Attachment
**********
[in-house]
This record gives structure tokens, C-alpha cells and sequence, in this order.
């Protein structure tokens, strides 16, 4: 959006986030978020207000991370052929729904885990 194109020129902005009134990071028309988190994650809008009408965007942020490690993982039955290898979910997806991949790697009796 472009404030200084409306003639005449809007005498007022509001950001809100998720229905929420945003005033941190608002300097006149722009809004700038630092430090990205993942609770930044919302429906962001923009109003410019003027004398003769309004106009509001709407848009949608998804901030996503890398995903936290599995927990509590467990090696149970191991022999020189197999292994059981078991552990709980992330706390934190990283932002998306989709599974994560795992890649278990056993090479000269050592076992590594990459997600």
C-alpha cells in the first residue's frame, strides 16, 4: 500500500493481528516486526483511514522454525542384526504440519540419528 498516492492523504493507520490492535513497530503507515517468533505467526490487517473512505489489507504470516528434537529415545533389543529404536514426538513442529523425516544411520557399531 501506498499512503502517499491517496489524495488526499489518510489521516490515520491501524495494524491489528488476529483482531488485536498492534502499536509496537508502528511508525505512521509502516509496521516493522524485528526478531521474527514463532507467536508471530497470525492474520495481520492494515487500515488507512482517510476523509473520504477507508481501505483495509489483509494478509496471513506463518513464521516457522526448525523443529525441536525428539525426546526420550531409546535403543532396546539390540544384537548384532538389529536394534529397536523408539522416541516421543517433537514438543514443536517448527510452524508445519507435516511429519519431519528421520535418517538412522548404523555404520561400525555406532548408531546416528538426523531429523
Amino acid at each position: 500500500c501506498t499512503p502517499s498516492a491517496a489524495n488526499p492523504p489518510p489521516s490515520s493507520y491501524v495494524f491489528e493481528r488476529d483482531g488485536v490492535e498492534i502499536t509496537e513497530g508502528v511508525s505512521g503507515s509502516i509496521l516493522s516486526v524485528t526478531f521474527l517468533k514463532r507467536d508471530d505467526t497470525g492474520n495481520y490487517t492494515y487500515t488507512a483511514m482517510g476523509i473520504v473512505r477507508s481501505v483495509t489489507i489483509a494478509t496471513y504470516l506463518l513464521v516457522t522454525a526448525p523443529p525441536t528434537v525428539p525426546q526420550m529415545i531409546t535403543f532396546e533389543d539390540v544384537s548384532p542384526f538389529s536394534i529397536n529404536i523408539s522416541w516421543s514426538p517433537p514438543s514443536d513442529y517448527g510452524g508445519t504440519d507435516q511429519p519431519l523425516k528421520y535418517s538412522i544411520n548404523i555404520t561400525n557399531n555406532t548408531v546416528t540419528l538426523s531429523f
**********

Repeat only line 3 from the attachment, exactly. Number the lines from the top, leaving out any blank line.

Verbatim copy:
């Protein structure tokens, strides 16, 4: 959006986030978020207000991370052929729904885990 194109020129902005009134990071028309988190994650809008009408965007942020490690993982039955290898979910997806991949790697009796 472009404030200084409306003639005449809007005498007022509001950001809100998720229905929420945003005033941190608002300097006149722009809004700038630092430090990205993942609770930044919302429906962001923009109003410019003027004398003769309004106009509001709407848009949608998804901030996503890398995903936290599995927990509590467990090696149970191991022999020189197999292994059981078991552990709980992330706390934190990283932002998306989709599974994560795992890649278990056993090479000269050592076992590594990459997600």